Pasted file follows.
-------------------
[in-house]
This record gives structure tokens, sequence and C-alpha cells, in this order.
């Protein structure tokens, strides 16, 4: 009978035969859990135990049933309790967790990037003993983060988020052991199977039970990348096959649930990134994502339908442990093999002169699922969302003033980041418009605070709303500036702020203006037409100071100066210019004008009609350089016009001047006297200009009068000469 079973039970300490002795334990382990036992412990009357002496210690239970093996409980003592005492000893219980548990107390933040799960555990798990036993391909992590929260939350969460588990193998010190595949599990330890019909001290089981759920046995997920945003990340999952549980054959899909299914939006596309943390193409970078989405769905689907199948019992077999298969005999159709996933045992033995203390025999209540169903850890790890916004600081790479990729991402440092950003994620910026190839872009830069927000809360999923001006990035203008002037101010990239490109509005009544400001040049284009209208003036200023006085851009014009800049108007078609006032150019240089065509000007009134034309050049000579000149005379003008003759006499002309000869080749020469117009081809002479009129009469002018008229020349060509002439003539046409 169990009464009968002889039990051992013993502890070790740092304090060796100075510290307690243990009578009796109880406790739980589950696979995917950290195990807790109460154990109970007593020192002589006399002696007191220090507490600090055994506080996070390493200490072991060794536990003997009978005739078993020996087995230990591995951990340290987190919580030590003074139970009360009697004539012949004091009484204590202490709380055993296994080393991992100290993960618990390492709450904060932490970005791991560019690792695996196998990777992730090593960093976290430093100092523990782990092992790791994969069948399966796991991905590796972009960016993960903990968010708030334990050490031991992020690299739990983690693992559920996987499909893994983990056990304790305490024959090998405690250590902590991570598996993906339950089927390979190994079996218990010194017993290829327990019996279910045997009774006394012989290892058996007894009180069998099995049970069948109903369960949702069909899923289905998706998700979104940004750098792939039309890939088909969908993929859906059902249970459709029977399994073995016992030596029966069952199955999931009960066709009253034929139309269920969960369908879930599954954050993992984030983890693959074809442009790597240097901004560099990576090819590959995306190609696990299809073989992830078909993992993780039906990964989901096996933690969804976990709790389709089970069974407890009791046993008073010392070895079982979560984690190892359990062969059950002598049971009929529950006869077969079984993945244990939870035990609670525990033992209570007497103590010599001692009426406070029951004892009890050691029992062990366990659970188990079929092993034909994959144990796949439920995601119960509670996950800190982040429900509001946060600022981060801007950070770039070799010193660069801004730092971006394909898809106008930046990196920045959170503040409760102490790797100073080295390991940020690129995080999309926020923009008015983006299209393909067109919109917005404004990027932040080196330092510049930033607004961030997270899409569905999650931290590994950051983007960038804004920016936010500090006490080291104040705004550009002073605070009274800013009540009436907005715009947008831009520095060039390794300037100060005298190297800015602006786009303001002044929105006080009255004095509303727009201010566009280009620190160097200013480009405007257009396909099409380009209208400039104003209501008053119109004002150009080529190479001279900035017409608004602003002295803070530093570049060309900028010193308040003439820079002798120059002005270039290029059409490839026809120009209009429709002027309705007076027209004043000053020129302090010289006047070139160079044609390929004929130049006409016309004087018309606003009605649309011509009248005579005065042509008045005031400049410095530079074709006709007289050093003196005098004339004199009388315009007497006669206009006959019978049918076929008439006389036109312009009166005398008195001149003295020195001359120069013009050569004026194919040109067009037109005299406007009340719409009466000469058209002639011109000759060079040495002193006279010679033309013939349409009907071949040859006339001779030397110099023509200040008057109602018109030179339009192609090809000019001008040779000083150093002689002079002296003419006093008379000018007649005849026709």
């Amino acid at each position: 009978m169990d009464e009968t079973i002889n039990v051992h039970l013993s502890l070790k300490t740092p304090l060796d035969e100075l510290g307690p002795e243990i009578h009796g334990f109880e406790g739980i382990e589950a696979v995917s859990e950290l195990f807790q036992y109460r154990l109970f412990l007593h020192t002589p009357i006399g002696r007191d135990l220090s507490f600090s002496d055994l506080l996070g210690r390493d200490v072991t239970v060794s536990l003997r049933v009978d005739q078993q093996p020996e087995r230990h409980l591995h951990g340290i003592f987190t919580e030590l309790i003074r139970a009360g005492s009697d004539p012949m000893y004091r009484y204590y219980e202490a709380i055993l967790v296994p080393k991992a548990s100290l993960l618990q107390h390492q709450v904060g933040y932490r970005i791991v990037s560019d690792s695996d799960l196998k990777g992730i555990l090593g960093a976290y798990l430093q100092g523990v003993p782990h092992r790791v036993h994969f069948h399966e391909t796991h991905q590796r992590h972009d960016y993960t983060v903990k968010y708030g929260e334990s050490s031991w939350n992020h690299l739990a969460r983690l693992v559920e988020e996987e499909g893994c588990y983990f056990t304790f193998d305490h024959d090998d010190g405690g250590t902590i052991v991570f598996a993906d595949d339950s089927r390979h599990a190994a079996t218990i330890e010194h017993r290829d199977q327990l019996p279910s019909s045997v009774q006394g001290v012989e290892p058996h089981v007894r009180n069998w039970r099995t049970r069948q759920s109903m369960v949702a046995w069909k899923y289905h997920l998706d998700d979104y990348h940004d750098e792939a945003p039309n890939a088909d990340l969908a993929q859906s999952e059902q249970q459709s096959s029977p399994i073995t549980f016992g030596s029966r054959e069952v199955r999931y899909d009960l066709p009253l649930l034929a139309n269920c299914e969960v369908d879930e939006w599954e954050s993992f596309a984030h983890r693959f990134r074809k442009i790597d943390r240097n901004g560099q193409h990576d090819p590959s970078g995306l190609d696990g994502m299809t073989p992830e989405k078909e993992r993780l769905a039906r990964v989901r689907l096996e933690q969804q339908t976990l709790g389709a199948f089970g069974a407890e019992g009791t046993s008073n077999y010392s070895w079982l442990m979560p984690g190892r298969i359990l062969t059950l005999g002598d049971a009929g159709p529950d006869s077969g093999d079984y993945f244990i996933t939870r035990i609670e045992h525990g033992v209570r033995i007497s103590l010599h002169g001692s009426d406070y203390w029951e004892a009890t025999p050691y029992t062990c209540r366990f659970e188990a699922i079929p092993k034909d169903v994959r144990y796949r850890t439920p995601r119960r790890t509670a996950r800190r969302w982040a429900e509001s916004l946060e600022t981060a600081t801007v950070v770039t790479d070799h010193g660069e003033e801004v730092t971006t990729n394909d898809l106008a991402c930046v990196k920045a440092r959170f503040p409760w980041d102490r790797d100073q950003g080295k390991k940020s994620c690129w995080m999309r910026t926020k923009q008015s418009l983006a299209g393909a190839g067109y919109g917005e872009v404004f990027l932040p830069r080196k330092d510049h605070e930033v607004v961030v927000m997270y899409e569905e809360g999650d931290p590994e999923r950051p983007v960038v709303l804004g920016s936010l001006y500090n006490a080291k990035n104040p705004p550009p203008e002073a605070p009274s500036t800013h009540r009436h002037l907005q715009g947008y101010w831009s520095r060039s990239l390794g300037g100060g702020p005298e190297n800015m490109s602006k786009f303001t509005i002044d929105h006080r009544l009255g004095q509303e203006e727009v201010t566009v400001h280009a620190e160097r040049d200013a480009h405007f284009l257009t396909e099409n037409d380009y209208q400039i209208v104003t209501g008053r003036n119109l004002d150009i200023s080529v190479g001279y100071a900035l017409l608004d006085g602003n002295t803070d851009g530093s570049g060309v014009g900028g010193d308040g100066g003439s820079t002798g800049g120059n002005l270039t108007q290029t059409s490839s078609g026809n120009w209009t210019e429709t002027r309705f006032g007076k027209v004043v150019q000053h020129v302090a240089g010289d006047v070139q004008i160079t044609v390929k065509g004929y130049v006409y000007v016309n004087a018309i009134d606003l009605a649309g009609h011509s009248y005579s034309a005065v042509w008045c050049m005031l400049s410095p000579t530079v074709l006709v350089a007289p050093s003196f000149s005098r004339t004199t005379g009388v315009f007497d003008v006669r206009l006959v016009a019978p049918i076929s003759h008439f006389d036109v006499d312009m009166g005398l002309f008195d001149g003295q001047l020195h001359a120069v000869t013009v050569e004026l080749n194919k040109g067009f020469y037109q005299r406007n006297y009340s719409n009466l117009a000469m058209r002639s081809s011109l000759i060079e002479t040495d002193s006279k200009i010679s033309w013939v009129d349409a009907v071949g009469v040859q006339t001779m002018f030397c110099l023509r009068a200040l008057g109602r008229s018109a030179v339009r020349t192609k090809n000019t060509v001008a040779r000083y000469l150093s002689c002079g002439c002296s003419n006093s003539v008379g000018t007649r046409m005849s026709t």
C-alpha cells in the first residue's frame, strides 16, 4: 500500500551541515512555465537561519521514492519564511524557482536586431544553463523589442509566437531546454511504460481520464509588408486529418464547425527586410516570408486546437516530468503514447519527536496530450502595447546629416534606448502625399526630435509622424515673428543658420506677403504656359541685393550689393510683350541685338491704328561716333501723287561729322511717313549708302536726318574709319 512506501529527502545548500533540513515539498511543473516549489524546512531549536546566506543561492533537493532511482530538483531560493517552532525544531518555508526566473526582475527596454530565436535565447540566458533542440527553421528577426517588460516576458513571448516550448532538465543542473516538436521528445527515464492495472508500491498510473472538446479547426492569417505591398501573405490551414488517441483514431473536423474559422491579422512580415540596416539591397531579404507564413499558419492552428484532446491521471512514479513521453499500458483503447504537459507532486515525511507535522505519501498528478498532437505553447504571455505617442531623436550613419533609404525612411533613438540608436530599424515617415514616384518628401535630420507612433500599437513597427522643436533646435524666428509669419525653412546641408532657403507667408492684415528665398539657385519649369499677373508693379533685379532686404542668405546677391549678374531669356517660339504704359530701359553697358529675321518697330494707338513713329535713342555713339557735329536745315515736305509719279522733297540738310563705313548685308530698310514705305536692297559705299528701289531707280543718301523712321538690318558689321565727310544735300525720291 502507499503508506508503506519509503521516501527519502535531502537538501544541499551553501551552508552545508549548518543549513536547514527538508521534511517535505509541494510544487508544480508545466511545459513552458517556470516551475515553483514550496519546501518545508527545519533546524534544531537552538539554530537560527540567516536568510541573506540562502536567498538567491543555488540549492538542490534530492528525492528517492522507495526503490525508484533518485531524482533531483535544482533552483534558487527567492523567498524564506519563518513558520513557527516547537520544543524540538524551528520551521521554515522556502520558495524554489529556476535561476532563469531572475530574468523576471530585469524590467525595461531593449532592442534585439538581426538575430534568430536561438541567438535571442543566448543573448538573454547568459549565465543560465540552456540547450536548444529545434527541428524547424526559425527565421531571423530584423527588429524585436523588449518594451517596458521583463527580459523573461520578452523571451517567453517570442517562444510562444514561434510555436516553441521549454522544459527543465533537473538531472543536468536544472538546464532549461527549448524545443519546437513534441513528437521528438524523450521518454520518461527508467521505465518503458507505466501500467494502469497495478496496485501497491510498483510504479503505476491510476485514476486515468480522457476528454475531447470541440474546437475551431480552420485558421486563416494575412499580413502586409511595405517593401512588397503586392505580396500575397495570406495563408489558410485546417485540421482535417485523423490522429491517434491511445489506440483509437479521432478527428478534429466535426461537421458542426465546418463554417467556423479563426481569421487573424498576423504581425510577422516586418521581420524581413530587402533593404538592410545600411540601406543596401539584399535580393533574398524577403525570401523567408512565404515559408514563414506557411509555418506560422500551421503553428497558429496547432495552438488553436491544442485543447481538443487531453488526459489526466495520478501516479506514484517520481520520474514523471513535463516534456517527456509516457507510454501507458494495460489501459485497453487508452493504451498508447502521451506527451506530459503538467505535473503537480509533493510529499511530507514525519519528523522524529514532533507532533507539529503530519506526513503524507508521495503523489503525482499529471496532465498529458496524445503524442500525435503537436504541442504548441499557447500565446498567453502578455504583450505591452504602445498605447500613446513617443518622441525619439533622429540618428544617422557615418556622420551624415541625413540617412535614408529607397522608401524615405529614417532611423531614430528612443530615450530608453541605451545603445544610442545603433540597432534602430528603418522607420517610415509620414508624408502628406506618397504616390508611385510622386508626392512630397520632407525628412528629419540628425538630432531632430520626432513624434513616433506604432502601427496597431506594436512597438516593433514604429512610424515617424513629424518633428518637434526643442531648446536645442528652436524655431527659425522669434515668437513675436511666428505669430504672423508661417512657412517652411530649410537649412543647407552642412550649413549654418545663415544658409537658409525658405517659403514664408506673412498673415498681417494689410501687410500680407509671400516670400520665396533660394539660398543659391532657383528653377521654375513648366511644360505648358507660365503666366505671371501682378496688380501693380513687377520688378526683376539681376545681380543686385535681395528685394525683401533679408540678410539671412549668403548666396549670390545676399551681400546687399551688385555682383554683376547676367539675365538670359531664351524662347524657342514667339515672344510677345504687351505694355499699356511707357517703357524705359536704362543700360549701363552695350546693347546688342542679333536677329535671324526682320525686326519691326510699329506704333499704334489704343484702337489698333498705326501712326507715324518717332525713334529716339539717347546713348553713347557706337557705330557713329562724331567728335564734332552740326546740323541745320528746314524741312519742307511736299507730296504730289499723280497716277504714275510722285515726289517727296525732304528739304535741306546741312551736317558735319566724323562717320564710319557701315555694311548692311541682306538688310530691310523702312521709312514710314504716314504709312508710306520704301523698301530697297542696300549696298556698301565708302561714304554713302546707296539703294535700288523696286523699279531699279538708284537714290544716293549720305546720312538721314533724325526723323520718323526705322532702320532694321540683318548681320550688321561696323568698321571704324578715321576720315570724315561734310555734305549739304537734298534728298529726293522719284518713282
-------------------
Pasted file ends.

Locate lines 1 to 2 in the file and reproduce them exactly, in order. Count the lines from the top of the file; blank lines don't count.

[in-house]
This record gives structure tokens, sequence and C-alpha cells, in this order.